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Logo of ccforumBioMed CentralBiomed Central Web Sitesearchsubmit a manuscriptregisterthis articleCritical CareJournal Front Page
Crit Care. 2010; 14(Suppl 1): P392.
Published online 2010 March 1. doi:  10.1186/cc8624
PMCID: PMC2934067

Frequency and clinical spectrum of myocardial dysfunction in severe sepsis and septic shock


Myocardial dysfunction is reportedly a common complication of sepsis that requires specific management. Although frequently reported in the literature, the clinical spectrum and frequency of this organ failure have not been fully appreciated. We sought to determine the frequency of myocardial dysfunction in severe sepsis and septic shock and to describe the clinical spectrum of this entity with transthoracic echocardiography.


Prospective single-center study capturing all patients admitted to the ICU with severe sepsis or septic shock from May 2007 to January 2009. All patients enrolled underwent comprehensive transthoracic echocardiography on admission. The exclusion criteria included <18 years of age, pregnancy, documented ischemic, valvular or congenital heart disease. All patients with LV systolic dysfunction defined as LVEF <50% received a repeat echocardiographic study at 5 days or upon dismissal from ICU.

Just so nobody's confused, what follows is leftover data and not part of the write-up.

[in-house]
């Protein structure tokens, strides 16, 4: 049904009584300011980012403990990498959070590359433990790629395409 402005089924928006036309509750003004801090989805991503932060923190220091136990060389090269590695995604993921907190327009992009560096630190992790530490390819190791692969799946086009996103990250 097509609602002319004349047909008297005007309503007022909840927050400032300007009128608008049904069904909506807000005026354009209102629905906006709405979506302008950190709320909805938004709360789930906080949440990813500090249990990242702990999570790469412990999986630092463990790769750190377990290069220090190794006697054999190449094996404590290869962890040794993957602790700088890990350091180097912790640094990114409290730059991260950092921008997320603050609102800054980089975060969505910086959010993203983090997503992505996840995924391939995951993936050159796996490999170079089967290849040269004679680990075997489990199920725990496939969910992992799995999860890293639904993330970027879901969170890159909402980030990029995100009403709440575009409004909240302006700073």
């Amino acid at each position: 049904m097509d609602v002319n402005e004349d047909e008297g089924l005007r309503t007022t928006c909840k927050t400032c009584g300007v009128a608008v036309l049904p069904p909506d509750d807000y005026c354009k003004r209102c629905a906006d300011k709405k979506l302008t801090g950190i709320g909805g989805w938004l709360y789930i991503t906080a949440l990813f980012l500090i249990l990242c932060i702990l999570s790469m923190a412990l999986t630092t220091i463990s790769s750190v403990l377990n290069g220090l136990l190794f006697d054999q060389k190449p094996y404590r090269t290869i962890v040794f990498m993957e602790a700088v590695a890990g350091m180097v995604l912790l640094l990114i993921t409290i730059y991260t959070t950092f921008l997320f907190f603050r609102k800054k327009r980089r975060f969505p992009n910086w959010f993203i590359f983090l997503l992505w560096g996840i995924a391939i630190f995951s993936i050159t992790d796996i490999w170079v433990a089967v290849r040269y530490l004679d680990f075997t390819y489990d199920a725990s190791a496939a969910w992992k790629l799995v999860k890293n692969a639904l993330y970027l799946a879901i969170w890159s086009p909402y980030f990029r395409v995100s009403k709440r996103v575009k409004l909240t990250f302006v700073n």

One hundred and six patients were enrolled, mean age was 65, and 50% were female. The mean SOFA score was 11. Central venous oxygen saturation was less than 70% in 37% of patients. Twenty-nine patients (27%) had global LV systolic dysfunction (14 = mild, nine = moderate, six = severe), 33 patients (31%) had RV dysfunction (18 = mild, nine = moderate, six = severe), 14 patients had biventricular involvement (13%) and 39 patients (37%) had diastolic filling abnormalities. Of the 29 patients with LV systolic dysfunction on initial examination, 28 received a follow-up echocardiogram and 96% of these patients (n = 27) improved in all parameters. Thirty-day mortality was 39%, 6-month mortality 52%. Myocardial dysfunction did not predict mortality.


These results confirm that myocardial dysfunction is frequent and broad in patients with severe sepsis and septic shock. Right ventricular involvement and diastolic abnormalities should be considered as part of the clinical spectrum of this entity. There was poor correlation with myocardial dysfunction and mortality and it was reversible regardless of presentation. We should not focus only on left ventricular ejection fraction to diagnose myocardial dysfunction in sepsis, since only a small portion of these patients had isolated LV systolic dysfunction.


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